Monsanto rejected Bayer's $62 billion takeover bid, calling it "incomplete and financially inadequate."
However, the seed company suggested Tuesday that a higher bid might be accepted, saying that it remains open to talks. Bayer replied it is committed to completing the deal. Monsanto Co. Chairman and CEO Hugh Grant also said in a written statement that the initial offer failed to address potential financing and regulatory risks. Bayer AG, a German drug and chemicals company, made an all-cash bid that valued Monsanto's stock at $122 each. The company previously said that it planned to finance the acquisition with a combination of debt and equity, the latter to be raised largely by issuing new shares. It said late Tuesday that it is confident it can address any potential financing or regulatory issues related to the proposed deal.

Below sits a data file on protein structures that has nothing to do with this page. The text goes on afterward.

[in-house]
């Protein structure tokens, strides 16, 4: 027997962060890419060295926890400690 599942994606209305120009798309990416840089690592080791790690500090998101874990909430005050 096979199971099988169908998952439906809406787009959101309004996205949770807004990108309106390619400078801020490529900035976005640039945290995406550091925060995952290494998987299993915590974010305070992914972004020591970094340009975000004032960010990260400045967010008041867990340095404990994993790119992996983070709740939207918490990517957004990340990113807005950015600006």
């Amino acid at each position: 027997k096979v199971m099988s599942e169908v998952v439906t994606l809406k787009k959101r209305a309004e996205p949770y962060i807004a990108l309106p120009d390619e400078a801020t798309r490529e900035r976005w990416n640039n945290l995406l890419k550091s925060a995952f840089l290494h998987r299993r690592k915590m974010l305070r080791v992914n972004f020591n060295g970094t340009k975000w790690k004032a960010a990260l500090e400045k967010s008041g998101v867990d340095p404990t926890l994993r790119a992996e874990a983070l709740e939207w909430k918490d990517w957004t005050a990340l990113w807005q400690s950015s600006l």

A combination of the two businesses would create a giant seed and farm chemical company with a strong presence in the U.S., Europe and Asia. Both companies are familiar brands on farms around the globe. Bayer's farm business produces seeds as well as compounds to kill weeds, bugs and fungus. Monsanto, based in St. Louis, produces seeds for fruits, vegetables and other crops including corn, soybeans and cotton, as well as the popular weed-killer Roundup. After 2015's blistering global buyout pace, 2016 is shaping up to be a sequel. There has been more than $494 billion in global deals already in 2016, the third highest of all time, and 2016 is just behind 2015 so far.
The same drivers from 2015 exist this year. Mergers beget mergers, so when two companies in a sector combine, their competitors seek to do the same in order to compete. Low interest rates that make borrowing cheap, huge stockpiles of cash held by corporations, and a lackluster environment for organic growth continues to push global mergers.